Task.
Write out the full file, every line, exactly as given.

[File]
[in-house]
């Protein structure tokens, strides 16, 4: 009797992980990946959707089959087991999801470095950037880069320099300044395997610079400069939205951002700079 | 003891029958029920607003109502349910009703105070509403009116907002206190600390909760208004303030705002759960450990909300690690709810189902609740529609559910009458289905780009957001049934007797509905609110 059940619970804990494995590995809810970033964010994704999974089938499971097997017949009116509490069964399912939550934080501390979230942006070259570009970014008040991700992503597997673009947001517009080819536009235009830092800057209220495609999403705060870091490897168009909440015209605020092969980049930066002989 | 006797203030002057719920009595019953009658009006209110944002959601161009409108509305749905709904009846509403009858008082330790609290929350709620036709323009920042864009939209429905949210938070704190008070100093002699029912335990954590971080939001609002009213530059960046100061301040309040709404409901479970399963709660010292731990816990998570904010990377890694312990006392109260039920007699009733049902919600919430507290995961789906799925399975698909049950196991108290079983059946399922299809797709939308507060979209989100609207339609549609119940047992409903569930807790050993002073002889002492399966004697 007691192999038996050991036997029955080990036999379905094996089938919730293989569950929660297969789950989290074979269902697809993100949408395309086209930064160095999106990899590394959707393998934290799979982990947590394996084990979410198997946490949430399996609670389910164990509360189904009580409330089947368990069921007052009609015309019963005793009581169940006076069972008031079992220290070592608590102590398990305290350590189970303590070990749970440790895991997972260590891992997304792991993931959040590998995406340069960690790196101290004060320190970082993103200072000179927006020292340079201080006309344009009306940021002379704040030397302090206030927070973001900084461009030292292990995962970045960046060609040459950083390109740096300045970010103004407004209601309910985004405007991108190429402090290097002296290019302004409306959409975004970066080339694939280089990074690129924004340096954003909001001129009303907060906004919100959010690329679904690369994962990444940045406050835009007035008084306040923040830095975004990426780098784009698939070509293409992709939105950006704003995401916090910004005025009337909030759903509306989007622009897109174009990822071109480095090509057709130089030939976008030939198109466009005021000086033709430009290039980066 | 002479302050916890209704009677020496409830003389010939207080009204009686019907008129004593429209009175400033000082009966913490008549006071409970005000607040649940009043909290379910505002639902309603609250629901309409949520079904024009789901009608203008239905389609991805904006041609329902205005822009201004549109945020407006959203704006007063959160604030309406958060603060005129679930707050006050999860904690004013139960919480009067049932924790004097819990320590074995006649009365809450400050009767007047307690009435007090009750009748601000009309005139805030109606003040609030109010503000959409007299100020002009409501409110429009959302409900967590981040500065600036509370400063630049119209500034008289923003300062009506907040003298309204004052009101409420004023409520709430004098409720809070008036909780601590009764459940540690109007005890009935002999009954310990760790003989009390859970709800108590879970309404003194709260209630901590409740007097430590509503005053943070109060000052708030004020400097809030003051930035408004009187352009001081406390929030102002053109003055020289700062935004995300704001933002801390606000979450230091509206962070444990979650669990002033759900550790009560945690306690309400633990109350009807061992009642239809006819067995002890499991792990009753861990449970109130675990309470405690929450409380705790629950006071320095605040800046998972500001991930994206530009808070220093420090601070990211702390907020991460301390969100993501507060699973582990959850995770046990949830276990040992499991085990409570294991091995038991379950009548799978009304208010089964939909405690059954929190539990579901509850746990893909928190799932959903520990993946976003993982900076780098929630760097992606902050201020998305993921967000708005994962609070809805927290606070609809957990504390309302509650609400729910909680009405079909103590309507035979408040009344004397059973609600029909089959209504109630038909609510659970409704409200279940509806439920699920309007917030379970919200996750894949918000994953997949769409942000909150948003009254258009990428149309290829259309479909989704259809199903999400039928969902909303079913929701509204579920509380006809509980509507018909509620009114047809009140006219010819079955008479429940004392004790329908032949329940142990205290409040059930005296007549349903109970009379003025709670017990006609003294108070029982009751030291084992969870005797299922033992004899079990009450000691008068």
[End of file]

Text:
[in-house]
């Protein structure tokens, strides 16, 4: 009797992980990946959707089959087991999801470095950037880069320099300044395997610079400069939205951002700079 | 003891029958029920607003109502349910009703105070509403009116907002206190600390909760208004303030705002759960450990909300690690709810189902609740529609559910009458289905780009957001049934007797509905609110 059940619970804990494995590995809810970033964010994704999974089938499971097997017949009116509490069964399912939550934080501390979230942006070259570009970014008040991700992503597997673009947001517009080819536009235009830092800057209220495609999403705060870091490897168009909440015209605020092969980049930066002989 | 006797203030002057719920009595019953009658009006209110944002959601161009409108509305749905709904009846509403009858008082330790609290929350709620036709323009920042864009939209429905949210938070704190008070100093002699029912335990954590971080939001609002009213530059960046100061301040309040709404409901479970399963709660010292731990816990998570904010990377890694312990006392109260039920007699009733049902919600919430507290995961789906799925399975698909049950196991108290079983059946399922299809797709939308507060979209989100609207339609549609119940047992409903569930807790050993002073002889002492399966004697 007691192999038996050991036997029955080990036999379905094996089938919730293989569950929660297969789950989290074979269902697809993100949408395309086209930064160095999106990899590394959707393998934290799979982990947590394996084990979410198997946490949430399996609670389910164990509360189904009580409330089947368990069921007052009609015309019963005793009581169940006076069972008031079992220290070592608590102590398990305290350590189970303590070990749970440790895991997972260590891992997304792991993931959040590998995406340069960690790196101290004060320190970082993103200072000179927006020292340079201080006309344009009306940021002379704040030397302090206030927070973001900084461009030292292990995962970045960046060609040459950083390109740096300045970010103004407004209601309910985004405007991108190429402090290097002296290019302004409306959409975004970066080339694939280089990074690129924004340096954003909001001129009303907060906004919100959010690329679904690369994962990444940045406050835009007035008084306040923040830095975004990426780098784009698939070509293409992709939105950006704003995401916090910004005025009337909030759903509306989007622009897109174009990822071109480095090509057709130089030939976008030939198109466009005021000086033709430009290039980066 | 002479302050916890209704009677020496409830003389010939207080009204009686019907008129004593429209009175400033000082009966913490008549006071409970005000607040649940009043909290379910505002639902309603609250629901309409949520079904024009789901009608203008239905389609991805904006041609329902205005822009201004549109945020407006959203704006007063959160604030309406958060603060005129679930707050006050999860904690004013139960919480009067049932924790004097819990320590074995006649009365809450400050009767007047307690009435007090009750009748601000009309005139805030109606003040609030109010503000959409007299100020002009409501409110429009959302409900967590981040500065600036509370400063630049119209500034008289923003300062009506907040003298309204004052009101409420004023409520709430004098409720809070008036909780601590009764459940540690109007005890009935002999009954310990760790003989009390859970709800108590879970309404003194709260209630901590409740007097430590509503005053943070109060000052708030004020400097809030003051930035408004009187352009001081406390929030102002053109003055020289700062935004995300704001933002801390606000979450230091509206962070444990979650669990002033759900550790009560945690306690309400633990109350009807061992009642239809006819067995002890499991792990009753861990449970109130675990309470405690929450409380705790629950006071320095605040800046998972500001991930994206530009808070220093420090601070990211702390907020991460301390969100993501507060699973582990959850995770046990949830276990040992499991085990409570294991091995038991379950009548799978009304208010089964939909405690059954929190539990579901509850746990893909928190799932959903520990993946976003993982900076780098929630760097992606902050201020998305993921967000708005994962609070809805927290606070609809957990504390309302509650609400729910909680009405079909103590309507035979408040009344004397059973609600029909089959209504109630038909609510659970409704409200279940509806439920699920309007917030379970919200996750894949918000994953997949769409942000909150948003009254258009990428149309290829259309479909989704259809199903999400039928969902909303079913929701509204579920509380006809509980509507018909509620009114047809009140006219010819079955008479429940004392004790329908032949329940142990205290409040059930005296007549349903109970009379003025709670017990006609003294108070029982009751030291084992969870005797299922033992004899079990009450000691008068």